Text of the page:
2. Trump violating the Emoluments clause with impunity.

      Pretty much universally laughed out of the courts as a wet dream.

      3. Trump denying people entry to the nation based on religion.

      Let’s not forget FDR’s and Wilson’s racism.

      4. Trump attempting to bribe a foreign leader to obtain ‘dirt’ on his opponent.

      Said ‘dirt’ was in fact the very thing you complain of — VP Biden paid for favors done for his son.

      5. Trump claiming the President can do anything.

      Ooooh, nasty words! He ‘claimed’ something! Don’t forget Obama’s pen and phone, Hillary’s email servers, and every President everywhere in all time.

      6. Trump using temporary appointments to get around the requirement that the Senate confirm certain appointees.

      Yet it was Obama who lost several Supreme Court cases for illegal recess appointments.

      You left out all the unconstitutional wars Trump started. Oh wait, that was Obama, Bush, Clinton, Bush, Reagan, Nixon, LBJ, Truman. I don’t know if you want to count Eisenhower’s advisors in Vietnam or JFK’s continuation of said advisors. Then there are the countless banana republic wars, the Indian wars, but why go back a century when you only have to go back 4-12 years?

      You left out the unconstitutional gut and amend to pass Obamacare, the illegal Obamacare payments which Trump got in trouble for stopping, the illegal DACA which Trump got in trouble for stopping, the holy mackerel unconstitutional Title IX Dear colleague letter which Trump got yelled at for rescinding, the illegal oceanic national monument declaration, …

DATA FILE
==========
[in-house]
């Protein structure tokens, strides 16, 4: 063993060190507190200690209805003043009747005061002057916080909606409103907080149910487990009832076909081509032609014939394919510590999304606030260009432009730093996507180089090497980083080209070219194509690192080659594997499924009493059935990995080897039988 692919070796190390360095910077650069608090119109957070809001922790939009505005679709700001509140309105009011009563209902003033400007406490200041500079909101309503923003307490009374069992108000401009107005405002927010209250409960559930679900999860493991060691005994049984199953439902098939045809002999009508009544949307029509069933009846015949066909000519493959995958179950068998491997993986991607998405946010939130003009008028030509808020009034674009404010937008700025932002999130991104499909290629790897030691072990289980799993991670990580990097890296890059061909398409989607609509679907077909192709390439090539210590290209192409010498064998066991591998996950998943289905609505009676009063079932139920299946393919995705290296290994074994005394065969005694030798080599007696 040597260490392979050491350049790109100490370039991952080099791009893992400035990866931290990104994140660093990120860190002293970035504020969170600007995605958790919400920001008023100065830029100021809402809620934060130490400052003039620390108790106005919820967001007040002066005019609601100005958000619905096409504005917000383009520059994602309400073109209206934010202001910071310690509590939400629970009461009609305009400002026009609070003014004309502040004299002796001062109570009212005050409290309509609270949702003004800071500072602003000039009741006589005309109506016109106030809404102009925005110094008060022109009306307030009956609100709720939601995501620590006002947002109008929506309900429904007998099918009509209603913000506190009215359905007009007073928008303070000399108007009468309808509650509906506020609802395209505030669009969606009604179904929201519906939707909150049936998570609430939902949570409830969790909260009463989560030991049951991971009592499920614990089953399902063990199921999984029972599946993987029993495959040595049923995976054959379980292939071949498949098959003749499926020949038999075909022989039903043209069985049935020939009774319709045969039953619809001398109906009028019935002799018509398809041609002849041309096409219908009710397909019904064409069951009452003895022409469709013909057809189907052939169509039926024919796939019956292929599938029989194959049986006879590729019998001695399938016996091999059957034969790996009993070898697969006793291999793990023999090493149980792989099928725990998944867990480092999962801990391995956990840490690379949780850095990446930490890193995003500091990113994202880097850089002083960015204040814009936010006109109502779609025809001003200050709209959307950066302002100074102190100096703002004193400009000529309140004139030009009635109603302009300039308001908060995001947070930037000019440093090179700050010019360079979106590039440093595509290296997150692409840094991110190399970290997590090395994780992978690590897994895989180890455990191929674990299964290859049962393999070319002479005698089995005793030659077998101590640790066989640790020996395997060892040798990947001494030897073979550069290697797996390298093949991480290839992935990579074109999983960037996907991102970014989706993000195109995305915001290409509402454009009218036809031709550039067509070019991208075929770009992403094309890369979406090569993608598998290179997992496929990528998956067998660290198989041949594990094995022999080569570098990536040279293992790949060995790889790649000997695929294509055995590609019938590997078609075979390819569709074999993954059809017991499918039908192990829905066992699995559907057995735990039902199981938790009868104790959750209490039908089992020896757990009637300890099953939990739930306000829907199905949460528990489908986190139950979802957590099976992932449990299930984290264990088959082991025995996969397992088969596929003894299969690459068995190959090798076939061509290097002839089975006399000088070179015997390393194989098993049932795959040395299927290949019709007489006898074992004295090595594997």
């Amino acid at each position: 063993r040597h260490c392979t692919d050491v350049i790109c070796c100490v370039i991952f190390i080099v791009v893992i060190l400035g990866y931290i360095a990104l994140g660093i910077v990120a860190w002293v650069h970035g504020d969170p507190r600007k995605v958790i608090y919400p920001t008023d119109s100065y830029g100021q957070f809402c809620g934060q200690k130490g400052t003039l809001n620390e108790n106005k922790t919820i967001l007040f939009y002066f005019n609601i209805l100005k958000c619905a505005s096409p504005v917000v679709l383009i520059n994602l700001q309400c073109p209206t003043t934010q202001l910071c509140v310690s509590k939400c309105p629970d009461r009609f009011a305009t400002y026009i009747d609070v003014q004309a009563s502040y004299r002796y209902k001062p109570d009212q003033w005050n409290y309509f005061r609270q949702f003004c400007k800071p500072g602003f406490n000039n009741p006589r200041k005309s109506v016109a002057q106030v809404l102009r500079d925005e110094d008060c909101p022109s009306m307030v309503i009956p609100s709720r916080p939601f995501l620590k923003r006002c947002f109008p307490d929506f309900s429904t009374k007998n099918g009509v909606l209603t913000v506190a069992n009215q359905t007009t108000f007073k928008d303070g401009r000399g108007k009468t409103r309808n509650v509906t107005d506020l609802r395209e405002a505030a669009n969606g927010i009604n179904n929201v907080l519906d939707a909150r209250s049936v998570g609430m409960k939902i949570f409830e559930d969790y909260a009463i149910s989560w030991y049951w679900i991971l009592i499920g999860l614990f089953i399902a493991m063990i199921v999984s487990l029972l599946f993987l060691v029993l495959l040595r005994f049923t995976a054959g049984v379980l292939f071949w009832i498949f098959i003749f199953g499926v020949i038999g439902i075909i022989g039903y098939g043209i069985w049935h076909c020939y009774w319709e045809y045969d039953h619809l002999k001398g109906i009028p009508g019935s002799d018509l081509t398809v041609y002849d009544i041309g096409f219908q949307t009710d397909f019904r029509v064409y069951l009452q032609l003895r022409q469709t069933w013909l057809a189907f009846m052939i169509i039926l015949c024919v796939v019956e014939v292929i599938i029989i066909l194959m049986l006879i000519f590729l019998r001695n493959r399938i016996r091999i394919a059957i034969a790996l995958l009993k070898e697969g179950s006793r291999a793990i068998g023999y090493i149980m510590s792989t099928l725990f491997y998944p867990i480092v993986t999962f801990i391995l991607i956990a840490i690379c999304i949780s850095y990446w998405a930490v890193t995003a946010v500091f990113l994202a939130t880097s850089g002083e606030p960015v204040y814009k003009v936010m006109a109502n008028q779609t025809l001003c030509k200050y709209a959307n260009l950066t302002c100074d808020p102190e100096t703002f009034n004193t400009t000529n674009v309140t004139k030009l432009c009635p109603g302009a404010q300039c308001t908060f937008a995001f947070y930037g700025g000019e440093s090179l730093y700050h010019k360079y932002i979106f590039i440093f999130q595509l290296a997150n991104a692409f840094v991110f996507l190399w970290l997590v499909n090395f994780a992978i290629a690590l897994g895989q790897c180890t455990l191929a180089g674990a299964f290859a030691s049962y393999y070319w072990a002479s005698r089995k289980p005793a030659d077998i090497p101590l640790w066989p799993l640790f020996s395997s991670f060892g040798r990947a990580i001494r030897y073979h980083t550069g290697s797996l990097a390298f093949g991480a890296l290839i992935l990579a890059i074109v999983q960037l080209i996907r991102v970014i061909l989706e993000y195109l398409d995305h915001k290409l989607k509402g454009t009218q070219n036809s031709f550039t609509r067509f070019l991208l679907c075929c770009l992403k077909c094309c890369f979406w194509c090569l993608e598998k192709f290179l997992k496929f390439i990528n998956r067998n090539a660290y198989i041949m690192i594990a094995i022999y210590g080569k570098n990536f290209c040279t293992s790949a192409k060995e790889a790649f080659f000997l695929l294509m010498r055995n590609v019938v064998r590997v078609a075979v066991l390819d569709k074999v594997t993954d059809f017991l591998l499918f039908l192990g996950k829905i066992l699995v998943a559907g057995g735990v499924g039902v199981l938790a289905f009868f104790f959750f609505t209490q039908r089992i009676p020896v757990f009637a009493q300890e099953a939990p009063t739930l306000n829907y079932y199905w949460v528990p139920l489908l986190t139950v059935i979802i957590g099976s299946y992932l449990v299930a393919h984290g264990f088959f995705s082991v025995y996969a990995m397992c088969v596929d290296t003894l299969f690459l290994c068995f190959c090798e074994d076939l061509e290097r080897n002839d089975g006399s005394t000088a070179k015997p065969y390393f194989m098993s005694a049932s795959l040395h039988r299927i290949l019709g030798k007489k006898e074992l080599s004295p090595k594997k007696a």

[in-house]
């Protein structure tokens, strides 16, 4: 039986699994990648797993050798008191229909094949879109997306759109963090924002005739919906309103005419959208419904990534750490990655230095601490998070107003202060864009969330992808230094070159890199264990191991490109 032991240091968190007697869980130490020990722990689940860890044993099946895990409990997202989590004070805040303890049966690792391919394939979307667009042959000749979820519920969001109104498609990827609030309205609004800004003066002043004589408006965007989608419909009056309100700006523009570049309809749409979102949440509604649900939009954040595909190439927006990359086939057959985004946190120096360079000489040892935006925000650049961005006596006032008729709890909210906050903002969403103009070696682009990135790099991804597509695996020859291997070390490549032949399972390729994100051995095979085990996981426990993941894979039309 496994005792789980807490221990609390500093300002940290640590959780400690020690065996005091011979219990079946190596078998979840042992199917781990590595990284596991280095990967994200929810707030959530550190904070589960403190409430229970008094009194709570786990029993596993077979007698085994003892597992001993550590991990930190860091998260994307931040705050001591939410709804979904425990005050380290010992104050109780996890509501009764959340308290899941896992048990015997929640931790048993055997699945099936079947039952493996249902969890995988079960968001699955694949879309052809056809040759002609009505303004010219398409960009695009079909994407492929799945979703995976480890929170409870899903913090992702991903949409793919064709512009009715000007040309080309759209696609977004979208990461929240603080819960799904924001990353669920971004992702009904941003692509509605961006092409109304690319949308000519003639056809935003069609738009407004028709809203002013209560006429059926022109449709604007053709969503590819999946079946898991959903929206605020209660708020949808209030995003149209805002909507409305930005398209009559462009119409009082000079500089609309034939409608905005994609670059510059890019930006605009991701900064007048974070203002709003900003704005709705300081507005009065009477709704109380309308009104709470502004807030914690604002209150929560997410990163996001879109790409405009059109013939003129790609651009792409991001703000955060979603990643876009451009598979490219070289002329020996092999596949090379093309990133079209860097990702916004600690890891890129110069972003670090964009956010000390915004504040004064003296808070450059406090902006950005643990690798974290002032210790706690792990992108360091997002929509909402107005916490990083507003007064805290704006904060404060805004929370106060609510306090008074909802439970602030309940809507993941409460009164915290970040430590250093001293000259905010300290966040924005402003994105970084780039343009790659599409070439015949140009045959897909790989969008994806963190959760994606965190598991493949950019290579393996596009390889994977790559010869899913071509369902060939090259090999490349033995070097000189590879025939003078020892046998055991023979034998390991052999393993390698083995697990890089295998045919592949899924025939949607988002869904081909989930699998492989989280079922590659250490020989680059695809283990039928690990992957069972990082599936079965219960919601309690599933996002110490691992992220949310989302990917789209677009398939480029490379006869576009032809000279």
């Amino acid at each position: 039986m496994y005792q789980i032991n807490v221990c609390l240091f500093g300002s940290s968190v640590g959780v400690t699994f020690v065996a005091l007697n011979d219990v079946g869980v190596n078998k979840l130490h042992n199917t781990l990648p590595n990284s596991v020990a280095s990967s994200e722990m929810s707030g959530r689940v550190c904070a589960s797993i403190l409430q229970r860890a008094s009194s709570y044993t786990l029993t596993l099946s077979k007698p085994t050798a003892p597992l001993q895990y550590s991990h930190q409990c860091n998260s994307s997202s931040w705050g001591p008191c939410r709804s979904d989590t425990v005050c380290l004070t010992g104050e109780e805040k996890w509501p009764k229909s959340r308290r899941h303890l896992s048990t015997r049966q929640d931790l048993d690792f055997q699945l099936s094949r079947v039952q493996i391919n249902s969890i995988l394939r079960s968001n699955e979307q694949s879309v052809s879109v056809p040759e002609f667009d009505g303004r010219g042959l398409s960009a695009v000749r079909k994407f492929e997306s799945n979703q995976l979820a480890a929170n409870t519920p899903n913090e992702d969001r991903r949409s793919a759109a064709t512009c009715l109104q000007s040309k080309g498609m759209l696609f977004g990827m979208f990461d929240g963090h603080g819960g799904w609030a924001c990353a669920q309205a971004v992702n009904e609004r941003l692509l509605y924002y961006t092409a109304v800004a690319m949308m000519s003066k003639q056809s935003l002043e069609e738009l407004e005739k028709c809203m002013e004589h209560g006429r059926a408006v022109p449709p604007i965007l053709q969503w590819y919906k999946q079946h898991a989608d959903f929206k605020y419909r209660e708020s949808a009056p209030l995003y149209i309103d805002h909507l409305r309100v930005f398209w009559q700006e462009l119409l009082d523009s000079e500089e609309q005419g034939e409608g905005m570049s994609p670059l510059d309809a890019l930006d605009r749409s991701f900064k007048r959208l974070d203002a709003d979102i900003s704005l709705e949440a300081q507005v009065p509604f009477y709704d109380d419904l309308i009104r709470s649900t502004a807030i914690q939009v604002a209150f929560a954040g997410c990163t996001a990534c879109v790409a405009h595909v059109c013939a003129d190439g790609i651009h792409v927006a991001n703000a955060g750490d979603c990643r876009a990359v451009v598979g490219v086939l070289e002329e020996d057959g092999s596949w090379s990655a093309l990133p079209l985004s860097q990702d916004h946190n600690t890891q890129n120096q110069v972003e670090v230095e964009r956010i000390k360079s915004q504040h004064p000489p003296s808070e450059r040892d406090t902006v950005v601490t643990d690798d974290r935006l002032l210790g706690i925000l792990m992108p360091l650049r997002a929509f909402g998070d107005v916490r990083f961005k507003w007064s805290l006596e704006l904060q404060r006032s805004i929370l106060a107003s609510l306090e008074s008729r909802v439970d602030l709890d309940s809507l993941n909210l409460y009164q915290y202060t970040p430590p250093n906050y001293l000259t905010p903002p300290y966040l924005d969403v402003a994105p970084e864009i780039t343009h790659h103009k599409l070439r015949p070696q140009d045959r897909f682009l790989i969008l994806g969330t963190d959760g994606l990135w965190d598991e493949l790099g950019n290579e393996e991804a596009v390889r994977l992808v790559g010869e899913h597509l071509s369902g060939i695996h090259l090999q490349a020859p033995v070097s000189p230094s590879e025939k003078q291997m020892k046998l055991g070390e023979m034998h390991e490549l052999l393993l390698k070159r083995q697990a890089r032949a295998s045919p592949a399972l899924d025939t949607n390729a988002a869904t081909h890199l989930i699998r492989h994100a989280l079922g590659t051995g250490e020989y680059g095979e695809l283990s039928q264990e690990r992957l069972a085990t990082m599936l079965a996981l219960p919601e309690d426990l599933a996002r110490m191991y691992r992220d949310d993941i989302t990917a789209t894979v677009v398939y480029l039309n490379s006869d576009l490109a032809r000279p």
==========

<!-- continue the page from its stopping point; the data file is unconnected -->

5. “Based on the Tanner Lectures at Princeton University, The President Who Would Not Be King restores the original vision of the framers, showing how the Constitution restrains the excesses of an imperial presidency while empowering the executive to govern effectively.”

    Time for the Conspirators and other clingers to pause briefly (that’s what they figure, at least) in their ‘unitary executive’ campaign.

    1. Based on the summary. I don’t see any indication that Prof. McConnell’s analysis is inconsistent with a unitary executive theory. (Nor does that seem to be a particular penchant of the conspirators, but I could be misremembering.)

      1. It’s worth remembering that the unitary executive theory is a bit of a motte and bailey.

        There’s a very defensible argument that executive power is unitary, in the sense that Congress cannot impose certain rules that prevent the President and presidential appointees from doing their constitutional duties. There are counter-arguments, but that’s the sort of scholarly “unitary executive”.

        But the expression has also used to make a much more far reaching claim, especially during the Bush 43 years but also during other presidencies, that the President is basically all powerful. It certainly sounds like McConnell is refuting that.

        And a more wistful comment- it’s interesting that conservative scholars are discovering limits on presidential power just before Biden’s inauguration.

    2. Unitary executive theory says only that the President is entitled to exercise the power of the entire executive branch, because it is granted him, and only delegated to others. It says nothing about the legitimate extent of that power.